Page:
Unlike residents of underdeveloped countries, Russians are still

far more likely to die from cardiovascular disease, cancer, accidents and other hazards of industrialized society than from communicable diseases. But the abrupt resurgence of so many infectious diseases, together with an unprecedented decline in life expectancy, is a worrisome indicator of how far public health standards in Russia have fallen.

For millions, private treatment or a bribe to ensure that they are cared for decently is an unaffordable luxury.

By the government's own count, 27 percent of Russians live below the official poverty line, earning less than $67 a month. A sharp decline in living standards for the majority of Russians has meant that more people are poorly nourished and, hence, more vulnerable to disease. Fruits and vegetables in winter are beyond the means of many. Mothers complain that they do not have the money to buy vitamins for their children.

And those children are less likely to be vaccinated than ever. Factories and schools no longer receive orders from the Communist Party to vaccinate everyone within a week -- or else.

"Under the totalitarian system, we pressured people to get vaccinated," says Yuri M. Fyodorov, deputy head of the Health Ministry's infectious diseases unit. "If you didn't get your kid vaccinated, you couldn't enroll him in school."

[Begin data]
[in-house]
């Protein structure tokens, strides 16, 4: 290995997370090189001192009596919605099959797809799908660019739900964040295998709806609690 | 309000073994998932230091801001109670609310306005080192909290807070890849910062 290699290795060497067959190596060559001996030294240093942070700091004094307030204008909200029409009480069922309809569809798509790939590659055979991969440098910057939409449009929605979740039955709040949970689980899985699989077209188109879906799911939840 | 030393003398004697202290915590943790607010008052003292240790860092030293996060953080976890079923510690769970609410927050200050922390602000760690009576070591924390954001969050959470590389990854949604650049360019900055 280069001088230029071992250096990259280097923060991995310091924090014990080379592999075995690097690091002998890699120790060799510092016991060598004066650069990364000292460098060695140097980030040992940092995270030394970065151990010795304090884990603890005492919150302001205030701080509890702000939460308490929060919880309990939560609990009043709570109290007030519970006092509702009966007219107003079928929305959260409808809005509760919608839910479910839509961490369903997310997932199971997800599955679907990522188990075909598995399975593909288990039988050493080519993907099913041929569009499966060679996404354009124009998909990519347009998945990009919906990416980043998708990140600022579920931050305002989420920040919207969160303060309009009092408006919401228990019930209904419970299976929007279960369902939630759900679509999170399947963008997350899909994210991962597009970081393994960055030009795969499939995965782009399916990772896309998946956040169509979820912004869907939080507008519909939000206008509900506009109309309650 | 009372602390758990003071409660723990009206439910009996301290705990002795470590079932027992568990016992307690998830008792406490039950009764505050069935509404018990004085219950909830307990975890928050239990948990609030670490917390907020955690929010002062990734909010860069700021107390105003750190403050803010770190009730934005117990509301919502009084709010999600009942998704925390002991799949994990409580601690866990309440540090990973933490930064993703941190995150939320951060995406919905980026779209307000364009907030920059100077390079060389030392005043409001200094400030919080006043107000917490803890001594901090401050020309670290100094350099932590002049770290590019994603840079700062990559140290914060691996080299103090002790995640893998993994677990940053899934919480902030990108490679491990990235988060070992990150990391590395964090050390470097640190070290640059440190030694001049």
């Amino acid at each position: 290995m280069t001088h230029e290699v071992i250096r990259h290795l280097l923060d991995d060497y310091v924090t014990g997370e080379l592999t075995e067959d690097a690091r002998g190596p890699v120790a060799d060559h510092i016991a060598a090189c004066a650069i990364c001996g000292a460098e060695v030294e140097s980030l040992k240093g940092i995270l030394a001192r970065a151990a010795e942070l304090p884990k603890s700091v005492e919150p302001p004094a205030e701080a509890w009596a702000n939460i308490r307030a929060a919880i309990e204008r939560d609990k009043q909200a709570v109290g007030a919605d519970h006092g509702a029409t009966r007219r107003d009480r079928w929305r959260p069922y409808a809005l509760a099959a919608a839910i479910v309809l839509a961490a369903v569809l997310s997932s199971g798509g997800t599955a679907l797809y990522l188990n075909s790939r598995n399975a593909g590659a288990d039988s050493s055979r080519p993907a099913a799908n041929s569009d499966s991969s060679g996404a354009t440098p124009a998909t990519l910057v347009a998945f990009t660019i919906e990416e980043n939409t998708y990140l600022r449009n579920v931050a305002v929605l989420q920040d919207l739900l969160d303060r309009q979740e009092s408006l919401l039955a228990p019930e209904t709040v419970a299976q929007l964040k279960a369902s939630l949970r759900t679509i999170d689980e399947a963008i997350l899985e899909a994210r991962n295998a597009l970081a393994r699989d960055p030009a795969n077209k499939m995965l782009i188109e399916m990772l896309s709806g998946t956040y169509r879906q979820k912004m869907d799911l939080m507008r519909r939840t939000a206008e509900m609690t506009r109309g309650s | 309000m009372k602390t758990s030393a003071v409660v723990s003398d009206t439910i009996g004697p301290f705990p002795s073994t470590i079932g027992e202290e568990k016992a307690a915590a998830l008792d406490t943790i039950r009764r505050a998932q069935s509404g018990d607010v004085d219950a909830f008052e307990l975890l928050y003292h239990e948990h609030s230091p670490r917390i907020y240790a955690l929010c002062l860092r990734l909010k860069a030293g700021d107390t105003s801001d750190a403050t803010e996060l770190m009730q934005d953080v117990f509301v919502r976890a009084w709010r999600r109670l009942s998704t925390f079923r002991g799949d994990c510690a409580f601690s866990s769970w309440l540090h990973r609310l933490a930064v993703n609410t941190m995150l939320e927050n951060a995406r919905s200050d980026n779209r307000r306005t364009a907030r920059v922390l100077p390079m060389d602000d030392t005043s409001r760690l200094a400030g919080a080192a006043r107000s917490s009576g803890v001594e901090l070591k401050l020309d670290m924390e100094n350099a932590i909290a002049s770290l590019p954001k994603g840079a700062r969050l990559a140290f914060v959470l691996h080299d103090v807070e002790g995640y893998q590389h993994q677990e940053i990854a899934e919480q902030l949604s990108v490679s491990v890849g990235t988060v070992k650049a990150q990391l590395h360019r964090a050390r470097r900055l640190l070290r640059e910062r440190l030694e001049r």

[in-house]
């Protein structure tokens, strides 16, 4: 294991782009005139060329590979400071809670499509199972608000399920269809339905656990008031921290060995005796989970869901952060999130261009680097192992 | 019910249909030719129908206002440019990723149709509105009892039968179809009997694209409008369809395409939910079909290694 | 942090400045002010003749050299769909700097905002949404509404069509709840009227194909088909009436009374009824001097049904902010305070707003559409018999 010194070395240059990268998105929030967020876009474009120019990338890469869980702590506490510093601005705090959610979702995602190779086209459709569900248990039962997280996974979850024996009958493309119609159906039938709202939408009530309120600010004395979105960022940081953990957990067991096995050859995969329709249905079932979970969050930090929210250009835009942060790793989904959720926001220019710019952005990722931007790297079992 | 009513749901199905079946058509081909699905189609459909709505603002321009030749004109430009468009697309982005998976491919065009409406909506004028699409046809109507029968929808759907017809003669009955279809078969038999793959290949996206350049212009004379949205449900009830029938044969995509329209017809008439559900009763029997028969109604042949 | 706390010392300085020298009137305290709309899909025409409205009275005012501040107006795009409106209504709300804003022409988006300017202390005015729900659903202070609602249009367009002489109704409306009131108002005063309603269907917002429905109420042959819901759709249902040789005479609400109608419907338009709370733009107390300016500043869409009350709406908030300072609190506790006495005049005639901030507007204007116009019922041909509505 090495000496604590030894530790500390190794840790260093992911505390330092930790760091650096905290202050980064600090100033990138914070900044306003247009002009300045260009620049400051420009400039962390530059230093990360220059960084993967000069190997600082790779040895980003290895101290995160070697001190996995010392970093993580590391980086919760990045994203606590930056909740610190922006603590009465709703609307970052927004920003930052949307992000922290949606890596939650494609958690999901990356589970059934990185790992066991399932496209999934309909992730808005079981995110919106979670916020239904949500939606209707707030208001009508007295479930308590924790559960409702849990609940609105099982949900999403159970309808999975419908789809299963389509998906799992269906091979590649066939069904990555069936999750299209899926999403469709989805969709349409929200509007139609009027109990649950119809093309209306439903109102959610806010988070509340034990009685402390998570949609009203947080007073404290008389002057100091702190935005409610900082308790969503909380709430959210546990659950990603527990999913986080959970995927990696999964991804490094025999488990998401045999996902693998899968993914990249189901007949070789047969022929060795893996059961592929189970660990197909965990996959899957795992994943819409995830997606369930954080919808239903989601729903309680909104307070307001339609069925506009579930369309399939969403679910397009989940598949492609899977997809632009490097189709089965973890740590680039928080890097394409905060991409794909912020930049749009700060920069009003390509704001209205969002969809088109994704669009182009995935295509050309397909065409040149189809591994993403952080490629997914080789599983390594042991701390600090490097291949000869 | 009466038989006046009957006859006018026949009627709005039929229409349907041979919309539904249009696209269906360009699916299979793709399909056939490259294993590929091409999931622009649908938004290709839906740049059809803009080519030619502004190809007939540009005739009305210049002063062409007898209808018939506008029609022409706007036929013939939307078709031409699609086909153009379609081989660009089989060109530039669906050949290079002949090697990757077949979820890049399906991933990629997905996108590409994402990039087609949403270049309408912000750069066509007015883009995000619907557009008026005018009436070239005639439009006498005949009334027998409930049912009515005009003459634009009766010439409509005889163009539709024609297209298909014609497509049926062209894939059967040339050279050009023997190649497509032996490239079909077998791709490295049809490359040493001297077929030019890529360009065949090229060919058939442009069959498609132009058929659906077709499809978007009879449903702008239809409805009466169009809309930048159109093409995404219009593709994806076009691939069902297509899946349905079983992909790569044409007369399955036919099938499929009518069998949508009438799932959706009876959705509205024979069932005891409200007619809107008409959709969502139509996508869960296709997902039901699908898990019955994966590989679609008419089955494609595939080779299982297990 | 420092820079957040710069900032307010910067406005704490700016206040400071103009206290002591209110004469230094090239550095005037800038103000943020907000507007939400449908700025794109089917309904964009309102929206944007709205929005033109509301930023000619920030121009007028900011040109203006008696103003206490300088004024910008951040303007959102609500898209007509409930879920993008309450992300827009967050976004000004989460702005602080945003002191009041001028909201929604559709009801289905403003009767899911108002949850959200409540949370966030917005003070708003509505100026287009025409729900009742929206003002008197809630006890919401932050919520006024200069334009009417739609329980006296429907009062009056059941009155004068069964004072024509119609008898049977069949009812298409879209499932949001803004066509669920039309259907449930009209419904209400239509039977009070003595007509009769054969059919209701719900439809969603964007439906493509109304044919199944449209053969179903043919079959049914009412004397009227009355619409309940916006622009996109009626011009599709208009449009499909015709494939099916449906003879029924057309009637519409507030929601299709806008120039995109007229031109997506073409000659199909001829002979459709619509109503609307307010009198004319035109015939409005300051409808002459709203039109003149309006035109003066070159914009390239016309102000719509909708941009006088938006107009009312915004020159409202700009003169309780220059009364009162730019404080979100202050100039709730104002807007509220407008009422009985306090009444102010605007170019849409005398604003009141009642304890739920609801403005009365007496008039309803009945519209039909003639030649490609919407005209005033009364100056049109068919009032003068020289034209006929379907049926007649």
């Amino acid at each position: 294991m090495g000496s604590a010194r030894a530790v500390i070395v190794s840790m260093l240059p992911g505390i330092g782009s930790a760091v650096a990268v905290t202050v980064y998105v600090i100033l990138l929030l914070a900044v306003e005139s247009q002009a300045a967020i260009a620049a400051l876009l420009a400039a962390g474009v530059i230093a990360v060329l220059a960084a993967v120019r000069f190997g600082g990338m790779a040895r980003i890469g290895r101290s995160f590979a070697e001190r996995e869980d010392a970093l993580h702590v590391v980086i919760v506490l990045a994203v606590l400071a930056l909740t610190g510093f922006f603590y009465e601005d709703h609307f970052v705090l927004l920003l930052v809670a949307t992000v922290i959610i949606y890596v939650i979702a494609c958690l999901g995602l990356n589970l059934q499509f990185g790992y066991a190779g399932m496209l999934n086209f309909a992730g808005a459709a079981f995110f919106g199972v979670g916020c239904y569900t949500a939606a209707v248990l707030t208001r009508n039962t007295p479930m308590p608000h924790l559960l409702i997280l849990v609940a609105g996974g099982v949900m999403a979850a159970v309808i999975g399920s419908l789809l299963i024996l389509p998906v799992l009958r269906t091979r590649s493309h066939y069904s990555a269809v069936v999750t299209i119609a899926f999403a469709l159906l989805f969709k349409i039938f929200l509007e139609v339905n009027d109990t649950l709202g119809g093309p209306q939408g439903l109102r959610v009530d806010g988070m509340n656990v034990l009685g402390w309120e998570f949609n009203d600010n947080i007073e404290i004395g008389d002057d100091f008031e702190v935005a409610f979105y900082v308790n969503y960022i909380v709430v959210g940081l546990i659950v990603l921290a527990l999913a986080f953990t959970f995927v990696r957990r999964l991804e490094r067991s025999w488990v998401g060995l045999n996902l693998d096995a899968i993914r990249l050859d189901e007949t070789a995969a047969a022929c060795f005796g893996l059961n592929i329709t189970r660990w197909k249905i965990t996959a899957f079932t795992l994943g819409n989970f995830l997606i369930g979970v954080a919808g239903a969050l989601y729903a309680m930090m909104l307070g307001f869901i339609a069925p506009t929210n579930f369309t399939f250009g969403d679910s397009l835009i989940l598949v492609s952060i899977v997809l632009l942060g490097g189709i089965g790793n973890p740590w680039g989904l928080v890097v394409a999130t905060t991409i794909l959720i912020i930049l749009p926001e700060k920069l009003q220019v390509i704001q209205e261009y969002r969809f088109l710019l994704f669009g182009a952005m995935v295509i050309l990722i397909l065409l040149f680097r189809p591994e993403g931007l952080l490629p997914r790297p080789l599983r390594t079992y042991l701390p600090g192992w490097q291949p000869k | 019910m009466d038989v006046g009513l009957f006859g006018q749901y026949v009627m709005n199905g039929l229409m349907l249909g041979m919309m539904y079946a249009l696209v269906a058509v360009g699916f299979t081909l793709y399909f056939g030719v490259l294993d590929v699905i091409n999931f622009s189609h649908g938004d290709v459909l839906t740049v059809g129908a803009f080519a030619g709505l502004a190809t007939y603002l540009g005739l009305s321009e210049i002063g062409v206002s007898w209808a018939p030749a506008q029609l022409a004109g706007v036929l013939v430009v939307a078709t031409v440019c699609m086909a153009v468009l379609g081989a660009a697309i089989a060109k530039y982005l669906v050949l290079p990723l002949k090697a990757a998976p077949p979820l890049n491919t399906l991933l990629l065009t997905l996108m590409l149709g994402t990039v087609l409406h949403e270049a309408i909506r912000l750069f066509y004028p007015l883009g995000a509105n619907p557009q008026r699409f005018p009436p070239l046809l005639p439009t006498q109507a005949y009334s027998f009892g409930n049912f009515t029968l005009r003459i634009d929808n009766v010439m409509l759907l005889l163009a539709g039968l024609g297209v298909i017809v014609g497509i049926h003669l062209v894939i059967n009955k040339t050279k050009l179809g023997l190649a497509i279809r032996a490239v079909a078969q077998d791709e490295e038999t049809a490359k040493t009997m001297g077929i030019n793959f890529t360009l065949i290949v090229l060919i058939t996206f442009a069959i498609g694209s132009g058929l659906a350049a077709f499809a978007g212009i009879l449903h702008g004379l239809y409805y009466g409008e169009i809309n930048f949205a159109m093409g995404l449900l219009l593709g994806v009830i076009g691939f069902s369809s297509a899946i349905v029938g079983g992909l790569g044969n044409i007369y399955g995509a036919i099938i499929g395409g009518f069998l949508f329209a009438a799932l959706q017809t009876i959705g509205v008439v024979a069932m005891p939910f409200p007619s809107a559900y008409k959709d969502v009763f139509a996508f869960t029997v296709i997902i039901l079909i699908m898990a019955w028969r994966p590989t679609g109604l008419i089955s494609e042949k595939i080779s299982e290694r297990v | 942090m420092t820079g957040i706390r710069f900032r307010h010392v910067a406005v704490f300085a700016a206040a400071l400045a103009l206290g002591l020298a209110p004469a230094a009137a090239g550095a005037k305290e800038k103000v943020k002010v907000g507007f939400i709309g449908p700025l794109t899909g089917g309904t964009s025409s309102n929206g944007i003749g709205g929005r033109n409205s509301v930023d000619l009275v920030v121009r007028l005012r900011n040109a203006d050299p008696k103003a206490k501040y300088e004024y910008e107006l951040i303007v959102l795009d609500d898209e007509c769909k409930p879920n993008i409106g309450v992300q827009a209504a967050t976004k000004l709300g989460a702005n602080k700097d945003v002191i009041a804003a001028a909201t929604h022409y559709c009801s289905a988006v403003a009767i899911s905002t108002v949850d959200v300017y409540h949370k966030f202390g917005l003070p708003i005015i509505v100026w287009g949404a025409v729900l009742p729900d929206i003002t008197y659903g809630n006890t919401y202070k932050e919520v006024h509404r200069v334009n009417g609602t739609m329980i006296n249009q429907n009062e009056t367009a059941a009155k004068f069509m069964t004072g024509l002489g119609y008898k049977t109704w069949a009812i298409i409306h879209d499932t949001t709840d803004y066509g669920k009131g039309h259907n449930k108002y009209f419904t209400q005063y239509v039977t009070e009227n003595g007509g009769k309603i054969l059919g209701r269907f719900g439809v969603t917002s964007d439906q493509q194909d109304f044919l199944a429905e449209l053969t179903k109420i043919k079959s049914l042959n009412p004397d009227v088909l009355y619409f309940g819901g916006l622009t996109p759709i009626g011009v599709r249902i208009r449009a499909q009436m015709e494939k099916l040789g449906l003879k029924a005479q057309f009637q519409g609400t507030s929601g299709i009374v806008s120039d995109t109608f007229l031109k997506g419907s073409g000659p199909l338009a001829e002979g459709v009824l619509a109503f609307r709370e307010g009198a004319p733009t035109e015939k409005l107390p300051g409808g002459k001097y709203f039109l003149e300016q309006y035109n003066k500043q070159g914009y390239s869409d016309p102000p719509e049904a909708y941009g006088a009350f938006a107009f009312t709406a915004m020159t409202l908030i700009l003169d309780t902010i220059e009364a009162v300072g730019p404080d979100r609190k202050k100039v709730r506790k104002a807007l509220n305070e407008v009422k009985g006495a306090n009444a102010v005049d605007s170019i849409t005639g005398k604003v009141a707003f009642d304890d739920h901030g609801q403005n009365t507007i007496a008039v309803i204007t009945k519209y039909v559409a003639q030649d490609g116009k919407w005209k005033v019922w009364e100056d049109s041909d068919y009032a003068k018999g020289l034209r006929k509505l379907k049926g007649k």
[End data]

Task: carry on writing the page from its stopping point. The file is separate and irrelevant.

But the system was far from perfect. Even before the demise of the Soviet Union, immunization rates were dropping. Improper vaccine storage meant that some people received useless shots, while the poor quality of some vaccines caused a high rate of allergic reactions and complications in children who were inoculated.

By the mid-1980s, leading immunologists were advising parents to shun the shots.

Despite well-publicized warnings, many well-educated Russians are still vaccination-shy. Sergei Zakharov, a demographer at Moscow's prestigious Center for Demography and Human Ecology, says his 13-year-old daughter has yet to be vaccinated against childhood diseases.

"We must do it, of course," says Mr. Zakharov, a former medical school instructor. "But I would go to a doctor I know. I would not take my child to the local clinic. I don't trust the health care system."

In Chechnya, routine childhood vaccinations apparently ceased in 1992, when rebel leaders declared the area independent.